Why All Men Need Therapy, According To A Male Therapist

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man smiling as he shakes hands with his therapist

Let me preface this by saying I'm part of the group that needs therapy, too. Just because I’m a licensed therapist doesn’t mean I don’t need therapy.

I have many, many things to work on, one of which is getting back into therapy. But I still haven‘t seen a therapist in years. You may think that makes me a hypocrite, but it is my truth. I would rather be honest than pretend to be someone I am not.

Here’s what I've learned from both my personal and professional experiences: Growth is not a light switch. It’s a lifestyle, something we must thread into our daily lives. And therapy can be the needle to guide that thread.

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Yes, women also need therapy. But multiple studies and researchers have pointed to the fact that although women make up nearly two-thirds of therapy patients, men arguably benefit more from the process.

That's why men need therapy, and these are four of the most compelling reasons.

Why I believe all men need therapy

1. This generation doesn’t clearly define the male identity.

Society had a strong definition of "the ideal man" in the 1920s, 1940s, 1950s, etc. But I believe it has to do with the fact that we live in a fatherless nation.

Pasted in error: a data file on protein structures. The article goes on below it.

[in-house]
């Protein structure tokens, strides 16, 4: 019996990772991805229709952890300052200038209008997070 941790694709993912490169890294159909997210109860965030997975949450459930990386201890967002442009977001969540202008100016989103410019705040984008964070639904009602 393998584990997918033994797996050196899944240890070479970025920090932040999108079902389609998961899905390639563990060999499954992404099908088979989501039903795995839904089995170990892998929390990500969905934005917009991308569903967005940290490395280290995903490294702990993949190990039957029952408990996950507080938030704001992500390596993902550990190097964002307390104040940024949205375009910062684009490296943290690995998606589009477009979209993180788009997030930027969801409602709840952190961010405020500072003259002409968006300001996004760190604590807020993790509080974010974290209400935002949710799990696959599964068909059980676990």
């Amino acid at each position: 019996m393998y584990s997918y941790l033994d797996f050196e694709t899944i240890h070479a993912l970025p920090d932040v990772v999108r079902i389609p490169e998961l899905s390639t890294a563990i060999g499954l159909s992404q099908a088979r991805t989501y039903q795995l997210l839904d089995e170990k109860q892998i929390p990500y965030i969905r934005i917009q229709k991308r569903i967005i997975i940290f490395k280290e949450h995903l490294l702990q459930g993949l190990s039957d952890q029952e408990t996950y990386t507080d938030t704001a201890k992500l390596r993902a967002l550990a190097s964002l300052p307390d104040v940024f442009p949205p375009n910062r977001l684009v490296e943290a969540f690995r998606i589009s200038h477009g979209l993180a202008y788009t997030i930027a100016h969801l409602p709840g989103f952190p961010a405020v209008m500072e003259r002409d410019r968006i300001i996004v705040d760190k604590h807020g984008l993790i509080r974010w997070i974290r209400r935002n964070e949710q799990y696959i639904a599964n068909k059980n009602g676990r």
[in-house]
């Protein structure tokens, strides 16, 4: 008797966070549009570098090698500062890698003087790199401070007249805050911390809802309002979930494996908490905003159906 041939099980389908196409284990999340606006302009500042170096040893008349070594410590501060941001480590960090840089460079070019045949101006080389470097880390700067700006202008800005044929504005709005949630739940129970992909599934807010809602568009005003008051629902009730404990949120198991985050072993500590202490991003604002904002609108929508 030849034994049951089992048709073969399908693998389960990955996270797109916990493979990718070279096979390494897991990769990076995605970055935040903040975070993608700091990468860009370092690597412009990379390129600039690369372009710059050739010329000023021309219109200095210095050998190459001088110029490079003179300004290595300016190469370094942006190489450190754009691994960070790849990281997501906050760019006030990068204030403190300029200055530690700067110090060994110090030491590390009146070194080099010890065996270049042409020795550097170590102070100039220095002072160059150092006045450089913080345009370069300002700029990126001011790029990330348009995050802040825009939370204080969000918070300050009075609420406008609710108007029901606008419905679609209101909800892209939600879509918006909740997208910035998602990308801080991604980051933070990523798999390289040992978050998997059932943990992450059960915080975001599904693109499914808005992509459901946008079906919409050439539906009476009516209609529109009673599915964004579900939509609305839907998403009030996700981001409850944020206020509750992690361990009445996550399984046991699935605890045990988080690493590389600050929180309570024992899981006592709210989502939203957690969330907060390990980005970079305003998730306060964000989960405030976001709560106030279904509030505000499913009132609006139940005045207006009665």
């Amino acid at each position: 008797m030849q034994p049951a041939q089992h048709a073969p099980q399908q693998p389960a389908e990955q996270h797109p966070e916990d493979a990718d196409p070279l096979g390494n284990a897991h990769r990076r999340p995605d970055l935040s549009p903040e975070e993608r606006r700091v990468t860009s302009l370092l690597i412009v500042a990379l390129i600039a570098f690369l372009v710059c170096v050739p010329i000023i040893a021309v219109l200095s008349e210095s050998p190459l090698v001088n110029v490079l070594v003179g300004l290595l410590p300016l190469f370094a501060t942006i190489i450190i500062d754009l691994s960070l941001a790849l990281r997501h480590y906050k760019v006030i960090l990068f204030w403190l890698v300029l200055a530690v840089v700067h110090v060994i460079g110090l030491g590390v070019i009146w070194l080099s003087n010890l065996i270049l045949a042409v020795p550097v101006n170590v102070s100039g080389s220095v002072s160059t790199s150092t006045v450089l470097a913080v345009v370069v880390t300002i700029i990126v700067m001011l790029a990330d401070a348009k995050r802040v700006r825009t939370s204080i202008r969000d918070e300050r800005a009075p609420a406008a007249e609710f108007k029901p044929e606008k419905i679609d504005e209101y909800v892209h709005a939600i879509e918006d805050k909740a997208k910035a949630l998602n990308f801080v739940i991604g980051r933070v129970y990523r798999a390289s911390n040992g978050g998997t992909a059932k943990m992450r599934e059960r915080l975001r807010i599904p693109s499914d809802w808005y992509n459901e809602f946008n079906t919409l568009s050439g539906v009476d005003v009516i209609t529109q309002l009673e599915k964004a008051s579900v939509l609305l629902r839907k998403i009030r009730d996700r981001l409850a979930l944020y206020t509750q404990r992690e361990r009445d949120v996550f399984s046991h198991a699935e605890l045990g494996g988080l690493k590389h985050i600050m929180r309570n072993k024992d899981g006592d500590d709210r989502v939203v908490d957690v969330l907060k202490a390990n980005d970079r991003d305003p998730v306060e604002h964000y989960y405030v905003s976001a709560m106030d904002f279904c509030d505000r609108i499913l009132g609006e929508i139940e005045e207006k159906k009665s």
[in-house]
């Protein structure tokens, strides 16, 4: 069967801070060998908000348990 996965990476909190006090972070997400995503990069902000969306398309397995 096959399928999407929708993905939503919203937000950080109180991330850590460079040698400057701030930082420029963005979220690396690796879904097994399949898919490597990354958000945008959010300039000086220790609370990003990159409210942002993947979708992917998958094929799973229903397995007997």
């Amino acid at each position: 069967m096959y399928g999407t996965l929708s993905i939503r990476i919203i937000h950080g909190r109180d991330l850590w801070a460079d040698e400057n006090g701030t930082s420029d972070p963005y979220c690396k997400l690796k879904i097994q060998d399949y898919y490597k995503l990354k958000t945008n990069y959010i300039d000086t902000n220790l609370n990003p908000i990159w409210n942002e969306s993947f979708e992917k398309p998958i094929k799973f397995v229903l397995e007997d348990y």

More than ever, our fathers are either physically absent or emotionally unavailable. So how does a son learn who he is as he crosses into manhood? He doesn't. The shadow of a suggestion of an identity he struggles with is one learned through advertising, media, and coping.

I worked as a therapist in residential treatment for about six years. I treated teens struggling with addiction, and the vast majority had an absent father. The boys clung to me, desperate for a positive male role model. They wanted a guide, a mentor, a man to teach them about life — what all boys crave at that age. I know I did. Deprived of that, they fill the void in unhealthy ways.

Therapy is a safe space for men who grew up with absent dads (which may be many of us) to process the loss we've suffered, whether we realize it or not, and to create a new, healthy definition of what it means to be a man.